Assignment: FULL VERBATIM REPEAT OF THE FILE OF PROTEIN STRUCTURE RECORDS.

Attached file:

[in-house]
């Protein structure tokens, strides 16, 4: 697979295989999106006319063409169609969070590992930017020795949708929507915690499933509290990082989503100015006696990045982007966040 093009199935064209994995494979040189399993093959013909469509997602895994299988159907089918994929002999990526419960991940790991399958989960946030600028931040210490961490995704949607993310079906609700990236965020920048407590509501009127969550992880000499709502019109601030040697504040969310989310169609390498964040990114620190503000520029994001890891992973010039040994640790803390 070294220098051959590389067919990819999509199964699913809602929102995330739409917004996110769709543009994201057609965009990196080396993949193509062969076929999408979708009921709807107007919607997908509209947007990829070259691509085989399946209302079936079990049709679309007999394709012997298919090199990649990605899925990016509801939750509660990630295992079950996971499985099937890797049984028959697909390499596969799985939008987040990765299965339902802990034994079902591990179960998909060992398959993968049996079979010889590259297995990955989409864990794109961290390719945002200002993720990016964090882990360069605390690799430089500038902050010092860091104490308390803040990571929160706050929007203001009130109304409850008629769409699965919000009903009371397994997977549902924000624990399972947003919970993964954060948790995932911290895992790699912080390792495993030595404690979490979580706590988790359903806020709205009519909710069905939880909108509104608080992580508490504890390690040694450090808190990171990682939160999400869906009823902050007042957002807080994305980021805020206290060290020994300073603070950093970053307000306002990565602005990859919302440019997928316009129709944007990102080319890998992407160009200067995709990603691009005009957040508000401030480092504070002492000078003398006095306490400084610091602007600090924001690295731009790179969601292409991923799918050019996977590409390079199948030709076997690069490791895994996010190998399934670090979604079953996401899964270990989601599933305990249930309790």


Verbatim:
[in-house]
């Protein structure tokens, strides 16, 4: 697979295989999106006319063409169609969070590992930017020795949708929507915690499933509290990082989503100015006696990045982007966040 093009199935064209994995494979040189399993093959013909469509997602895994299988159907089918994929002999990526419960991940790991399958989960946030600028931040210490961490995704949607993310079906609700990236965020920048407590509501009127969550992880000499709502019109601030040697504040969310989310169609390498964040990114620190503000520029994001890891992973010039040994640790803390 070294220098051959590389067919990819999509199964699913809602929102995330739409917004996110769709543009994201057609965009990196080396993949193509062969076929999408979708009921709807107007919607997908509209947007990829070259691509085989399946209302079936079990049709679309007999394709012997298919090199990649990605899925990016509801939750509660990630295992079950996971499985099937890797049984028959697909390499596969799985939008987040990765299965339902802990034994079902591990179960998909060992398959993968049996079979010889590259297995990955989409864990794109961290390719945002200002993720990016964090882990360069605390690799430089500038902050010092860091104490308390803040990571929160706050929007203001009130109304409850008629769409699965919000009903009371397994997977549902924000624990399972947003919970993964954060948790995932911290895992790699912080390792495993030595404690979490979580706590988790359903806020709205009519909710069905939880909108509104608080992580508490504890390690040694450090808190990171990682939160999400869906009823902050007042957002807080994305980021805020206290060290020994300073603070950093970053307000306002990565602005990859919302440019997928316009129709944007990102080319890998992407160009200067995709990603691009005009957040508000401030480092504070002492000078003398006095306490400084610091602007600090924001690295731009790179969601292409991923799918050019996977590409390079199948030709076997690069490791895994996010190998399934670090979604079953996401899964270990989601599933305990249930309790």